Winter season is coming up, and so many of us will be forced to stow our bicycles in the garage. But that does not mean that the next few months should be spent lying around eating leftovers from Thanksgiving and Christmas before trying to catch up in the spring to build power. In fact, winter training is a good time to improve your bike power through a range of different exercises that can also prevent you from being bored from just cycling. Here are some particularly useful exercises to keep you busy indoors during the winter months.
Improving bike power is fundamentally about improving leg strength and the speed which you can turn the pedals, while also keeping weight low to reduce drag. Plyometric training is almost perfectly designed to do just that, as world class professional athletes use it to improve their leg strength and muscles.
It should be noted that plyometric training is not for those hitting the gym for the first time, and plenty of websites such as STACK warn against hoaxers who use “plyometric” as a buzzword for what is essentially cardio exercise with a lot of jumping. Plyometric exercise is about exerting the maximum force as quickly as possible and should definitely not make up the majority of your time spent in the gym.
Conduct plyometric exercises such as the Squat Jump, Long Jump or Lunge Jump for about 15 minutes somewhere between two to four times per week. And while different plyometric exercises can improve your entire body, your primary emphasis should be improving leg strength.
When the weather warms up, you may consider doing small plyometric exercises for a few minutes before any bike ride.
Indoor Training Routines
Bicycling.com may talk about the benefits of biking outside in the winter, but this Texan prefers buying a trainer and biking indoors. And when you are biking indoors, the best way to improve your power is to ride in a bigger gear.
Just as you might lift larger weights over time to improve your arm strength, a cyclist should steadily increase his or her gearing over time, biking for three to five minutes at a higher gear which still allows you to bike from 50 to 60 rotations per minute. Increase the amount of time you bike at the higher gear every workout and keep practicing until you become used to bicycling at the higher gear.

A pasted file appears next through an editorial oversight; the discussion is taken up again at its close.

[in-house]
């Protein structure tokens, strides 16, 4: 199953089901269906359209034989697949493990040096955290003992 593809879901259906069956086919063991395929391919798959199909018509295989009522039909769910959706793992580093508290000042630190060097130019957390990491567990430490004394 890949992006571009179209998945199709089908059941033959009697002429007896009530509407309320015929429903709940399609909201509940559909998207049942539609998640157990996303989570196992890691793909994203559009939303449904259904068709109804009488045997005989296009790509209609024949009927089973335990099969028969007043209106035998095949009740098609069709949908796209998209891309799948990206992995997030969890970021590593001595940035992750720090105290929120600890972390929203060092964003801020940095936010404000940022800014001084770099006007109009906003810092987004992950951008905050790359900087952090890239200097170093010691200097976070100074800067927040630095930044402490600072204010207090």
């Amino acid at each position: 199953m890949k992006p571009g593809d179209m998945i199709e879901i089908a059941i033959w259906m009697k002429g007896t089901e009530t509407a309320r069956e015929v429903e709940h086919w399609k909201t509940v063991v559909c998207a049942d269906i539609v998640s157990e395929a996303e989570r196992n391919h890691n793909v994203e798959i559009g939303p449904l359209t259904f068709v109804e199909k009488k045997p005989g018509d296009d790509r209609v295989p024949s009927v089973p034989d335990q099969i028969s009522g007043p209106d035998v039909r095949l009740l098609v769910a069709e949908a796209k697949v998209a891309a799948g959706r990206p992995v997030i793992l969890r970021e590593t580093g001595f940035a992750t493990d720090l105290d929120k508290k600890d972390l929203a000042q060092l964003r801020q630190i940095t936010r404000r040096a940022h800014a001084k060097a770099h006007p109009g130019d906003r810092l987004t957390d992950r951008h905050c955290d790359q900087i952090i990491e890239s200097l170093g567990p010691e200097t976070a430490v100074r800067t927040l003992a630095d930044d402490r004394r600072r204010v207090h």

If you are crazy enough to bike outdoors, challenge yourself in a way that will make the rotations harder and improve your strength. For example, increase the gear when you are climbing up a hill or biking against the wind.
Play Other Sports
Sitting on an indoor trainer biking day after day can quickly sap your motivation. Variety is the spice of life, and cyclists waiting out the winter months should try other sports such as swimming and jogging. However, when trying new sports, be aware of all the dangers and hazards you may face and get any legal protection in place before you start.
Swimming is particularly useful because it is in a very different environment compared to cycling outdoors, carries minimal injury risk and strengthens your leg and your core. Furthermore, it is not an exercise that will cause you to bulk up and gain too much muscle.
If your emphasis is strengthening your legs, use a kickboard or flippers to work on them. Another exercise I am fond of is to just tread water while sticking your arms above your head. You have to kick your legs in an egg beater motion to stay afloat, which you should do for about 45 seconds to 1 minute. Repeat that exercise two more times, and then go for a swim.
Sweet Spot Training
When spring starts to come around and you can get your bike on the road, now is the time to commit to improving your power with sweet spot training. Triathlete describes this training as “done by doing intervals at 85 to 93 percent of your Functional Threshold Power (FTP).” For the less scientifically inclined, I would describe the sweet spot as that speed where you know you could go just a little faster if you wanted to, but realize that you would drain yourself completely in no time if you did.
In Sweet Spot Training, you should follow a basic interval of five minutes at the sweet spot level followed by five minutes off, and then repeat that interval a set number of times. How many times depends on factors such as the time of year and what your athletic goals are, and you could even attempt this training with an indoor trainer in the winter. By pushing your body close to its limits for an extended period of time, you can improve your strength and become more used to your bike, increasing your rpm.
There are other methods that can improve your strength such as Tabata intervals or taking the time in winter to ensure your bike is in peak condition. As long as you are focused on improving your leg strength and comfort on the bike, you will be making progress.